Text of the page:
MCCLURE v. JOHNSONAnnotate this Case
MCCLURE v. JOHNSON
1898 OK 72
65 P. 103
10 Okla. 663
Supreme Court of Oklahoma
J. W. JOHNSON.
Error from the Probate Court of Oklahoma County; before William P. Harper, Probate Judge.
¶0 1. SURETY--Right of Action, Against Whom. In this Territory, under the statute, as well as at common law, the right of action of the surety who has discharged the promissory note of his principal, is against the principal, upon the note, and not upon an implied promise to pay. A surety who pays, is subrogated to all the rights of the holder of the note, one of which is the possession of the promissory note, and the right of action upon it against the principal, and he may pursue his remedy upon the note which he has paid, as against the principal, who is primarily liable, to the extent of reimbursing what he has expended.
2. CONTRACT--Time for Recovery on--Set-off or Counter-claim. No recovery can be had upon a contract, express or implied, which is not in writing, unless the action thereupon be brought within three years from the time at which the right of action accrued, and this applies to a "set-off counter-claim" which is read as a defense, as against a claim of the other party, not barred by the statute of limitation.
Lewis & Snyder, for plaintiff in error.
No briefs filed for defendant in error.
This was an action in the probate court of Oklahoma county, brought by the plaintiff in error. The petition filed August 3, 1896, alleged that on the 10th day of March, 1892, the defendant desired the plaintiff to become his surety upon a promissory note to the Citizens' Bank of Oklahoma City, which the plaintiff accordingly did, executing a note upon that date, jointly with the defendant, signing his name, with the defendant, upon the face of the note as a maker. Thereupon the bank advanced the money upon the note to the defendant and the defendant became bound as principal, and the plaintiff became bound as surety. And the defendant thereafter failing to pay the same, the plaintiff paid it off upon the demand of the bank, and the note was thereupon endorsed, "Citizens' Bank, James Geary, President, without recourse." The petition averred that the defendant never had paid the note, or any part of it, and that the principal sum remained due thereupon, together with interest from March 10, 1892, for which judgment and general relief were demanded.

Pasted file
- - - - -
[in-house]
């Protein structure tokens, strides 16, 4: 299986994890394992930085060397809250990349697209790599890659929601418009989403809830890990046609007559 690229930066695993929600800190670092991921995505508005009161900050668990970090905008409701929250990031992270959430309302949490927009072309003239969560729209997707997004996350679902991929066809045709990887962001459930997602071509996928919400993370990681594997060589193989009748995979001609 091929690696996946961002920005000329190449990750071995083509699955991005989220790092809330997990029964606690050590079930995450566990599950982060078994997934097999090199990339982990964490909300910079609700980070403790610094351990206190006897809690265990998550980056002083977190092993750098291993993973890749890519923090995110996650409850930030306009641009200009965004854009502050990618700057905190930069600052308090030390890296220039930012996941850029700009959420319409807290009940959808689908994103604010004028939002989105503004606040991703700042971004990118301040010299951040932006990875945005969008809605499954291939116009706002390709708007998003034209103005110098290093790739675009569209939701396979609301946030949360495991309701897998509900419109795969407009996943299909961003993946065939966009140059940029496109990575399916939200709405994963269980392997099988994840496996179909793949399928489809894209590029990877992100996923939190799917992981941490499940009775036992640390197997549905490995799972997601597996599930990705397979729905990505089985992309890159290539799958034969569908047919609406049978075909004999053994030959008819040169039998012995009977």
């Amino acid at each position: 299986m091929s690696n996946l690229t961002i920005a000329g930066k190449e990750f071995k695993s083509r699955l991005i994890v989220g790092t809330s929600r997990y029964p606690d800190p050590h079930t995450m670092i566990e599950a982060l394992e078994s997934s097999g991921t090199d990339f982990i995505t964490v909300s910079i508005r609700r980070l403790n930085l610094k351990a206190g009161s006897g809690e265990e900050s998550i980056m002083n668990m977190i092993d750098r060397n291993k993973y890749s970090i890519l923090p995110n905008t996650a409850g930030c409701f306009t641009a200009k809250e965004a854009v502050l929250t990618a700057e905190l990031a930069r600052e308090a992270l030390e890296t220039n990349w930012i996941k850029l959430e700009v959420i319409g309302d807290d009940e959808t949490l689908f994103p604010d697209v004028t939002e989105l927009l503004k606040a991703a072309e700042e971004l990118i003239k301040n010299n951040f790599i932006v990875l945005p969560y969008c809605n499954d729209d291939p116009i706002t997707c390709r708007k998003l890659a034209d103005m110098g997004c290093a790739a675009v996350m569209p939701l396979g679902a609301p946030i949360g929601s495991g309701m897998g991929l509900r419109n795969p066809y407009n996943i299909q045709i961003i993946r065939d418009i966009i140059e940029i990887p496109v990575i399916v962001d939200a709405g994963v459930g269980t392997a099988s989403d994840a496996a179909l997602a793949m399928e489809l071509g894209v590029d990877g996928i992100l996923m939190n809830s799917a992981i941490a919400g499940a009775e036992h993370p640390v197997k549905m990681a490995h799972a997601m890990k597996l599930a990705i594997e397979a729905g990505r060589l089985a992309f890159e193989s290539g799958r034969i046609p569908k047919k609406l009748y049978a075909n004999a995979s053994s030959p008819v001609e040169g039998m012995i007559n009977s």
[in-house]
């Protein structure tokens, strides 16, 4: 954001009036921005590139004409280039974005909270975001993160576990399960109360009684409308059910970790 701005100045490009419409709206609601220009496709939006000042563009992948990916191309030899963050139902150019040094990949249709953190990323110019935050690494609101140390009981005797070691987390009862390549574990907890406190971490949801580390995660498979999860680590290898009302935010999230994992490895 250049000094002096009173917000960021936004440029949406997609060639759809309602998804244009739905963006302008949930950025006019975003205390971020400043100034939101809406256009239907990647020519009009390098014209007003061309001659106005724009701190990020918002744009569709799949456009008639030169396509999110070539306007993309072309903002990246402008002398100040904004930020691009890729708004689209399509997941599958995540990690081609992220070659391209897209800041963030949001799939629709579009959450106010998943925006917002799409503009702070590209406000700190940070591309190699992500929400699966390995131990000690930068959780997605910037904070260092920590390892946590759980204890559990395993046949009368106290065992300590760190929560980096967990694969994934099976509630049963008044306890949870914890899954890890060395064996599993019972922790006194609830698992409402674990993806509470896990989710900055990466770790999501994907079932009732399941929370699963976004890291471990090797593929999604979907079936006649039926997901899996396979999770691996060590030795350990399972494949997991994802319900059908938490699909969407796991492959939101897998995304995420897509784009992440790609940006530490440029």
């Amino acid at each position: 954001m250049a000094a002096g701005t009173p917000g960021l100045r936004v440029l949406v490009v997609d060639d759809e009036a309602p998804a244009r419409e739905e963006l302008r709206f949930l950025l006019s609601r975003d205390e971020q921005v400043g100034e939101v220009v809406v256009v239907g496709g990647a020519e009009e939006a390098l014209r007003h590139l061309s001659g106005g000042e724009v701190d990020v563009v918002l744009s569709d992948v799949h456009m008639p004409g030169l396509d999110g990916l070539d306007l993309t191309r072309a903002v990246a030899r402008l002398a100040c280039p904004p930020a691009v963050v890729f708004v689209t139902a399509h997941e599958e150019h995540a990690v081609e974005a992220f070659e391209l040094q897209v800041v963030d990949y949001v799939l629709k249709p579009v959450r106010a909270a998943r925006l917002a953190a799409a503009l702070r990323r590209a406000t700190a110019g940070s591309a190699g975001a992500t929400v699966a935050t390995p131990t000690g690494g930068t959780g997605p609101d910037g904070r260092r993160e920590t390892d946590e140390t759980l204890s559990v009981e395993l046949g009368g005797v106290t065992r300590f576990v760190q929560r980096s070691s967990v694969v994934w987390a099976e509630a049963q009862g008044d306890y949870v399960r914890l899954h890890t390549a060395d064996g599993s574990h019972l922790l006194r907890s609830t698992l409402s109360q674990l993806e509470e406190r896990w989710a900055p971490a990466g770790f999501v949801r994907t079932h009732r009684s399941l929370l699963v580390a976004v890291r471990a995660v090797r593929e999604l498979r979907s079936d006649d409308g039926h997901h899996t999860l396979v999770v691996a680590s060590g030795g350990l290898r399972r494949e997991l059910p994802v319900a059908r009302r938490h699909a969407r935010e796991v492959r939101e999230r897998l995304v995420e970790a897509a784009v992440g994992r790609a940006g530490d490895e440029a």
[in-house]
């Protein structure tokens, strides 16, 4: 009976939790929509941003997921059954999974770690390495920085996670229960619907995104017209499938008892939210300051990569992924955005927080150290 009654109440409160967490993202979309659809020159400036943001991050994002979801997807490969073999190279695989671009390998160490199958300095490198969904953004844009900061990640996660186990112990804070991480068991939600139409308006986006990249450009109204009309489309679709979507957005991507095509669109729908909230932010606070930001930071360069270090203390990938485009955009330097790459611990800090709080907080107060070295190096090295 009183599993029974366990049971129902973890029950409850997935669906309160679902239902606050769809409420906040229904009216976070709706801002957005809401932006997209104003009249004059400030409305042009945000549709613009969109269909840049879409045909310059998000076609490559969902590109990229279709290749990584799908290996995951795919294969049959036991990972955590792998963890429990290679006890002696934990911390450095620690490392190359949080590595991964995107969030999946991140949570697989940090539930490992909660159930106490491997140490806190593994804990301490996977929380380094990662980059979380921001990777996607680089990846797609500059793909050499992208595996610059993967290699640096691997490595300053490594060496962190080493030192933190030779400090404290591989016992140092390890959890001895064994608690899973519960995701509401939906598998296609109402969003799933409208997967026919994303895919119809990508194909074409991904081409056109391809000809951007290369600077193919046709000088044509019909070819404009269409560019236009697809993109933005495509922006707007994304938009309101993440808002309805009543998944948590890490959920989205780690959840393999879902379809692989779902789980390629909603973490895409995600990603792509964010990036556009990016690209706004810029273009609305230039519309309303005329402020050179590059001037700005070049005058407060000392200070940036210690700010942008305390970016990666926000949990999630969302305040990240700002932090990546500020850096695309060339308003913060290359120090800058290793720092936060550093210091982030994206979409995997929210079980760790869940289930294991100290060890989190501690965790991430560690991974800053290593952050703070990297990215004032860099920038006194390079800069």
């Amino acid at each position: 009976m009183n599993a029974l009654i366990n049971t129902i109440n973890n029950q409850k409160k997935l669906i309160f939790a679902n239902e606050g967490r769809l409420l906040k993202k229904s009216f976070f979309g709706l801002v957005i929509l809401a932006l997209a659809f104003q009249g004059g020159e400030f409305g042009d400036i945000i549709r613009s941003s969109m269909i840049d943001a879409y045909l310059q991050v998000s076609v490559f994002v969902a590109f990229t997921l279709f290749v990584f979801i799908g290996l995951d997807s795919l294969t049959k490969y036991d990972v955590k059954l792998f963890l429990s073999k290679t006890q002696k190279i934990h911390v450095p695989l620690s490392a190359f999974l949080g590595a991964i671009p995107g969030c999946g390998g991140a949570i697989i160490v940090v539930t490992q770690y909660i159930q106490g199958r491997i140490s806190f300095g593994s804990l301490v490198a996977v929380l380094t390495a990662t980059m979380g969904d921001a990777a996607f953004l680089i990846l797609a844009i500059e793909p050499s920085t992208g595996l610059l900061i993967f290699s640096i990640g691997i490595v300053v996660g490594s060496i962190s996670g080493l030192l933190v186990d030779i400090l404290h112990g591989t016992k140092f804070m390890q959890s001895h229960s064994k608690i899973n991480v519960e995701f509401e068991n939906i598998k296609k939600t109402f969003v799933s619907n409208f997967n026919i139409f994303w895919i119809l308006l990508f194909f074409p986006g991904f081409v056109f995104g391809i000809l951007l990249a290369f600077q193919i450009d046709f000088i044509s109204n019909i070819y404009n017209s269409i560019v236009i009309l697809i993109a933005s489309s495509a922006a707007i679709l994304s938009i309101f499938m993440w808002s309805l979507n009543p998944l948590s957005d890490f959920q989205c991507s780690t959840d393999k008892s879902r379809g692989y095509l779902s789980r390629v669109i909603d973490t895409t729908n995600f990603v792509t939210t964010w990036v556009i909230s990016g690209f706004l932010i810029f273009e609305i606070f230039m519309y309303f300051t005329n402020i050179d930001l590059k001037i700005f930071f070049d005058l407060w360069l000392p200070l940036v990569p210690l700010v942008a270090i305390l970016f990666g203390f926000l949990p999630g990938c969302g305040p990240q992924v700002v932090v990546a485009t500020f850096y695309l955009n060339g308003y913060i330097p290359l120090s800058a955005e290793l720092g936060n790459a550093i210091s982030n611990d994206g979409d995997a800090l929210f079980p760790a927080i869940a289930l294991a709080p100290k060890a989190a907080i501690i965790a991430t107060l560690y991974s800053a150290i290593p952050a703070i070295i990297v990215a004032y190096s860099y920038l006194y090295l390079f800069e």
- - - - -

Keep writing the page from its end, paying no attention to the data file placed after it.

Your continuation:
The defendant filed his answer in the cause on August 27, 1896, in which he (1) admitted the execution and delivery of the note, and that he received the money thereupon, but "neither admits nor denies that the plaintiff paid the note, but admits that he never paid the same to the Citizens' Bank," and (2) averred a set off and counter claim, and that prior to the execution of the note, by oral contract, the plaintiff promised to pay the defendant the sum of five hundred dollars, in consideration of legal and professional services as an attorney at law, in the prosecution of one John Bly, charged with the crime of murder in the district court of said county, and that the plaintiff paid a portion of said sum, to- wit, the sum of one hundred and fifty dollars on March 10, 1892, and that the balance was due upon demand, which had been made, but that the balance of three hundred and fifty dollars remained due, no payment having been made since March 10, 1892, and judgment was prayed for the sum of three hundred and fifty dollars, less the amount found to be due upon the moneys expended by the plaintiff in the satisfaction of said note.
Thereafter on September 14, 1896, the plaintiff demurred to the answer, upon the grounds, (1) that the same does not state facts sufficient to constitute a defense to the plaintiff's cause of action, and (2) to the second paragraph of the said answer, because it "does not state facts sufficient to constitute a defense, counter claim or set off to the plaintiff's cause of action, and it appears from the face thereof, that the alleged cause or counter-claim accrued more than three years prior to the 22nd day of August, 1896, when the answer was filed." The court sustained this demurrer, and dismissed the action of plaintiff, rendering judgment on said demurrer in favor of the defendant, to which ruling and judgment the plaintiff excepted.